How to spot equine viral arteritis, what to do if you suspect it and measures to prevent its spread.
Equine viral arteritis affects horses, donkeys and other equids.
It doesn’t affect humans.
The last confirmed case in Great Britain was in 2012.
Equine viral arteritis is a notifiable disease in:
- stallions (male horses)
- mares (female horses) that have mated or been inseminated within 14 days
If you suspect the disease in these animals you must tell the Animal and Plant Health Agency (APHA) immediately. Failure to do so is an offence.
How to spot equine viral arteritis
Signs of equine viral arteritis can include:
- conjunctivitis (bloody tissue around the eye known as ‘pink eye’)
- swelling of testicles or udder, also around eyes and lower legs
- abortions (failed pregnancies in mares)
- fever and runny nose
- lethargy and stiff movement
Some infected horses will show no clinical signs.
How equine viral arteritis is spread
Equine viral arteritis can be spread through:
- artificial insemination
- contact with aborted foetuses
- on the breath of infected animals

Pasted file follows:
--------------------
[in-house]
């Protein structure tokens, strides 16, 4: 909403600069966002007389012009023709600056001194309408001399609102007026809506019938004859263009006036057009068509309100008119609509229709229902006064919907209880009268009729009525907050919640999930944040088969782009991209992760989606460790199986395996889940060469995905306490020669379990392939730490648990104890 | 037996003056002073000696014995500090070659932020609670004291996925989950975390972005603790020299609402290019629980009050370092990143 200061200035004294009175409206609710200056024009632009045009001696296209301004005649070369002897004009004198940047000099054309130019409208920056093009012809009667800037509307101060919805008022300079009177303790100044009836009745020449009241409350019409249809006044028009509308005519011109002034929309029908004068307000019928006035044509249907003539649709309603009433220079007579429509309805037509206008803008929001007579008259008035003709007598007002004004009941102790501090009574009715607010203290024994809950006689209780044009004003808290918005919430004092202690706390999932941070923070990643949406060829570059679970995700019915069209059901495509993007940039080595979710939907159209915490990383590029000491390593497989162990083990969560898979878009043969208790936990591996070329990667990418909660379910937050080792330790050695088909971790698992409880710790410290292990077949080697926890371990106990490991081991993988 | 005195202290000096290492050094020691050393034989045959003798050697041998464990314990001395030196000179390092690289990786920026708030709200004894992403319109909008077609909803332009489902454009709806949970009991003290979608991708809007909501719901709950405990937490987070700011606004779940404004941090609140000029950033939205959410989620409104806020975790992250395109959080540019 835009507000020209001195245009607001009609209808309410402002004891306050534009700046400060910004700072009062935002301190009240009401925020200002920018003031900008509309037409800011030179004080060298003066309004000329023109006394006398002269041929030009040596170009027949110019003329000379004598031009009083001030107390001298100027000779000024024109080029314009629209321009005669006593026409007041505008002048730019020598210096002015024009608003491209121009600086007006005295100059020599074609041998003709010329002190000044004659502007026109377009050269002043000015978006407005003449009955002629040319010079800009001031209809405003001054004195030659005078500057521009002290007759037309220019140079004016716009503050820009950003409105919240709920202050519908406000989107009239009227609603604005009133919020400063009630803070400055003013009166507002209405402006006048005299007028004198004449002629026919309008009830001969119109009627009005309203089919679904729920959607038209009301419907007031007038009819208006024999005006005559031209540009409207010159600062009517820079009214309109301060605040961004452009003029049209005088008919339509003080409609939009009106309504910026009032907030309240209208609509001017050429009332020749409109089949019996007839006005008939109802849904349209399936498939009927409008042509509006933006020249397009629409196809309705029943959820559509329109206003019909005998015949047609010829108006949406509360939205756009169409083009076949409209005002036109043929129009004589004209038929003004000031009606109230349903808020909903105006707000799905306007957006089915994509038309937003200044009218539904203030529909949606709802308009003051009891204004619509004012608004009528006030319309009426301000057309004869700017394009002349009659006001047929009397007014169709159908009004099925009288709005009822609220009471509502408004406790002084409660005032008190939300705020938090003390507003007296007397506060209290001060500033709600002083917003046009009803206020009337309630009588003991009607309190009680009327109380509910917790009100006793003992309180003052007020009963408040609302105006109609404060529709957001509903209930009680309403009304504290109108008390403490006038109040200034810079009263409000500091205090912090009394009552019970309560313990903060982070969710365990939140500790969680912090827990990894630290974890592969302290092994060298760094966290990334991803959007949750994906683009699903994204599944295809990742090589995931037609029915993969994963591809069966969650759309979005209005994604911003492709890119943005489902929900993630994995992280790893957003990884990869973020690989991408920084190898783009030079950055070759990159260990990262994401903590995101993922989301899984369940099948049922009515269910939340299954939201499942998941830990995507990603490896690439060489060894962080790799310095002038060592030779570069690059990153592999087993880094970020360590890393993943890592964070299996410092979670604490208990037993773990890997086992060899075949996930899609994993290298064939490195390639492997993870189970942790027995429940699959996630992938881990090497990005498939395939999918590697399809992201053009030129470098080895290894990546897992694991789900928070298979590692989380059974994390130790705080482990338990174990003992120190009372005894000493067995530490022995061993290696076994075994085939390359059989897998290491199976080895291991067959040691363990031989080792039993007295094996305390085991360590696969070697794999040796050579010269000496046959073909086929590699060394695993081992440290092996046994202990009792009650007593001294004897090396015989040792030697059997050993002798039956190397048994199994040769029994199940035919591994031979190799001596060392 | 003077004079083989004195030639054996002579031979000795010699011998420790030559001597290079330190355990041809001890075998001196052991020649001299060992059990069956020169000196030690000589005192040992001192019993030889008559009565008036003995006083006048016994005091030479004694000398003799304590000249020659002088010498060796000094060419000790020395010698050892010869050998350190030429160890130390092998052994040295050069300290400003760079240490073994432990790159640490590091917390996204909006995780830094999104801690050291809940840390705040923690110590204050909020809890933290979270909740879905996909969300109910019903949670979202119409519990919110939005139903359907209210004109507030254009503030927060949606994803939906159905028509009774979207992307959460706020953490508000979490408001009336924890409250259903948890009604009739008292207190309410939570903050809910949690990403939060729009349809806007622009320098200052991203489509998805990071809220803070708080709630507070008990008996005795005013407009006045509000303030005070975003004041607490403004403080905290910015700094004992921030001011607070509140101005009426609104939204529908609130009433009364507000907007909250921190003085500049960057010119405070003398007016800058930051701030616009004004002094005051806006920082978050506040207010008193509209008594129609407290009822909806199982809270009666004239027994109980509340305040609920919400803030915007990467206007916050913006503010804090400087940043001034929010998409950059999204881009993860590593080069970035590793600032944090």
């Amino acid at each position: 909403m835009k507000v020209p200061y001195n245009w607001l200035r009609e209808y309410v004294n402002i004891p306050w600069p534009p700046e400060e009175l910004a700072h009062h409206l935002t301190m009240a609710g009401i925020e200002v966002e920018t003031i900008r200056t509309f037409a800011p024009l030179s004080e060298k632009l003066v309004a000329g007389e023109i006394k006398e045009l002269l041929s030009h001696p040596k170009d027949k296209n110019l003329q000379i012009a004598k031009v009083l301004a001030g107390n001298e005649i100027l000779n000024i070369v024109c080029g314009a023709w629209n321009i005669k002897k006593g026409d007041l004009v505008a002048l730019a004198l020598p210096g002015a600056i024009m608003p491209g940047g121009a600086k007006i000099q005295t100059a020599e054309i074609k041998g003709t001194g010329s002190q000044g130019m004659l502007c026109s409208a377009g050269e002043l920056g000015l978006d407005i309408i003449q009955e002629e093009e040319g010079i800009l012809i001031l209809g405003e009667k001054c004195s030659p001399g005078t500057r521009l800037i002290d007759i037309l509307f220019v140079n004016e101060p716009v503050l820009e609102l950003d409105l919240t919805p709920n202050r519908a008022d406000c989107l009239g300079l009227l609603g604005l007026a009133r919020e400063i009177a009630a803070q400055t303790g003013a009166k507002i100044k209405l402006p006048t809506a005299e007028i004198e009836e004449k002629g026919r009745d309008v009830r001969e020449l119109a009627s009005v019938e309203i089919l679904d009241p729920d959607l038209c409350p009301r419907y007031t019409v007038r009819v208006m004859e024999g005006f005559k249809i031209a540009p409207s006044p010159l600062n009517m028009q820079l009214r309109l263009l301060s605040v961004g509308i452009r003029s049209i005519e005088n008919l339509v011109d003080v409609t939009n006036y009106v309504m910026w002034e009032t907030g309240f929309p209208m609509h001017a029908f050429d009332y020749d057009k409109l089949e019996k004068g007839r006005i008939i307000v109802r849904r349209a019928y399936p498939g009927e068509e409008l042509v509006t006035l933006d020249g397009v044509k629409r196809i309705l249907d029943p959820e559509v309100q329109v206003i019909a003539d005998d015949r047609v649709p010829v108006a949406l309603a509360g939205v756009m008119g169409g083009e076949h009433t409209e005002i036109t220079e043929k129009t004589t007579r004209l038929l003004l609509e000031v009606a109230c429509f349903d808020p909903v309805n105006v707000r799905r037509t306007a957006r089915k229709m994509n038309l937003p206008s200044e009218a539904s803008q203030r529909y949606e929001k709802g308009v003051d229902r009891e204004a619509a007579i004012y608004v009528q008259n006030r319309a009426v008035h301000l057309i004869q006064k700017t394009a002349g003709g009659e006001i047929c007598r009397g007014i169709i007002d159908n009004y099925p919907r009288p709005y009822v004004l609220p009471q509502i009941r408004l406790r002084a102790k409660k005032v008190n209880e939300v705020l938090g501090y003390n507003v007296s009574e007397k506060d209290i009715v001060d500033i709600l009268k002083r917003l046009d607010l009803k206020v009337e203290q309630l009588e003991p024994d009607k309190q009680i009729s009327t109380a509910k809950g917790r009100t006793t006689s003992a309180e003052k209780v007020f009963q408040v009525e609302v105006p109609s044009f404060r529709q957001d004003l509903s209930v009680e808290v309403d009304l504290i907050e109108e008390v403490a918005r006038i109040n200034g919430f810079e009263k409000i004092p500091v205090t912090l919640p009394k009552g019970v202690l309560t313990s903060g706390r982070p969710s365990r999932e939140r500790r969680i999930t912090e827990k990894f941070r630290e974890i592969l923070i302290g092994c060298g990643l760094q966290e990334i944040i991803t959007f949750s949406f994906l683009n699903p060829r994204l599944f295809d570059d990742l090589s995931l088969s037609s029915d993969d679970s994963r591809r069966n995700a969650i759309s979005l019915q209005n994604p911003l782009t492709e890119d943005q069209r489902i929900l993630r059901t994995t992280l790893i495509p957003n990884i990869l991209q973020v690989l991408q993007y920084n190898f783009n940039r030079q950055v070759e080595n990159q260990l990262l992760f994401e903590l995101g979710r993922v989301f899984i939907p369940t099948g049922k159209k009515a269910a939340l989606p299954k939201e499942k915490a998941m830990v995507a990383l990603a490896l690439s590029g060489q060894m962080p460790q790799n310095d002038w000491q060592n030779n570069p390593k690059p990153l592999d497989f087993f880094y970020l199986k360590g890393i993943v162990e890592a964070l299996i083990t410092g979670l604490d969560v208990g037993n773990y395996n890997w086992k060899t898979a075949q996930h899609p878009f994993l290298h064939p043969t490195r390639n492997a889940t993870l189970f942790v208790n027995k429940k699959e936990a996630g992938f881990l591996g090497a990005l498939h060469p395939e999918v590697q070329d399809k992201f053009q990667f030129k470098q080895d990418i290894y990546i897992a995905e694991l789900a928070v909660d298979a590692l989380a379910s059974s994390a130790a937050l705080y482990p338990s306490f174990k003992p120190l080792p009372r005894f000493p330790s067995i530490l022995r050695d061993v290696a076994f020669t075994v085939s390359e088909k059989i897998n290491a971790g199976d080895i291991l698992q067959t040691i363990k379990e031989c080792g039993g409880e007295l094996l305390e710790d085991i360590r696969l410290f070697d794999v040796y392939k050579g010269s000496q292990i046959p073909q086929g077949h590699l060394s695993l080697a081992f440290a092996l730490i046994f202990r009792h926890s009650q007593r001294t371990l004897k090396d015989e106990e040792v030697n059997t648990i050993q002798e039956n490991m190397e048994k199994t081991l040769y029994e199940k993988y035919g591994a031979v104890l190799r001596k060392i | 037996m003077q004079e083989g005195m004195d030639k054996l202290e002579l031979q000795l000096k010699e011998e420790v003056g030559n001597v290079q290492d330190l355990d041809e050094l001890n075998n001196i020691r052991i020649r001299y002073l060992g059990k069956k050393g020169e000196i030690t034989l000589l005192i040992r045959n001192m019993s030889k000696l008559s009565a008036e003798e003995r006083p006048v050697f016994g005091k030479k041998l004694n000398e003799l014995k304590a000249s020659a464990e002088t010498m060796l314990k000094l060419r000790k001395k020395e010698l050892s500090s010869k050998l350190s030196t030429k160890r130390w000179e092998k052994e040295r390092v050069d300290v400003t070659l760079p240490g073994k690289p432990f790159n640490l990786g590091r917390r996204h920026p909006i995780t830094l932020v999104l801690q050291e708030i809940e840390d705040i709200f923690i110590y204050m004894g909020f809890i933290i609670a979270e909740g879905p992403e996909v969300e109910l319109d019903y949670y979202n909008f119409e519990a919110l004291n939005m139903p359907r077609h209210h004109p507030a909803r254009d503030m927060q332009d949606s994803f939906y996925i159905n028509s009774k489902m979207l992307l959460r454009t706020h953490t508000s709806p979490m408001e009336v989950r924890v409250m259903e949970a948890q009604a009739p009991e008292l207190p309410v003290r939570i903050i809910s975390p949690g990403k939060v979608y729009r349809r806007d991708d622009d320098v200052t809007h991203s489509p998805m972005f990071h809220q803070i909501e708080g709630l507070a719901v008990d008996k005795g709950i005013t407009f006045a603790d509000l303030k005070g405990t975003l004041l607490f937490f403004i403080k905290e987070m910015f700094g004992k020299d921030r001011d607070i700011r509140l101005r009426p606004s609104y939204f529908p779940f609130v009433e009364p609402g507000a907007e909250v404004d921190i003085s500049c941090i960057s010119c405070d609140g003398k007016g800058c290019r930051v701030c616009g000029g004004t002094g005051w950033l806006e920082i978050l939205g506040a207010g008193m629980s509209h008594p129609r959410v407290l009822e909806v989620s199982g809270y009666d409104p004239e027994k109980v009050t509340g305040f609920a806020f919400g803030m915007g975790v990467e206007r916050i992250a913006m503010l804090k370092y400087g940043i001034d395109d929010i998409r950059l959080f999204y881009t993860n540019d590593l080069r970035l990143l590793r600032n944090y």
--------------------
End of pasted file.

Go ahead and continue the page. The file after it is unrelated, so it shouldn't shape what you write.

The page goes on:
Stallions can carry the disease for extended periods without showing clinical signs and spread the disease through sexual contact or if their semen is used to artificially inseminate a mare.
Preventing and controlling equine viral arteritis
You can help prevent the disease by:
- vaccinating horses and ponies against the disease - talk to your vet for advice
- practising good biosecurity on your premises, especially if you’re involved in breeding
If you suspect equine viral arteritis, APHA vets will investigate.
If equine viral arteritis is confirmed the outbreak will be controlled in line with the contingency plan for exotic notifiable diseases.
Stallions suspected of having equine viral arteritis may be banned from use in breeding, along with semen from that stallion.
Further information on prevention and control
Legislation relating to equine viral arteritis
Equine viral arteritis is covered by the Equine Viral Arteritis Order 1995.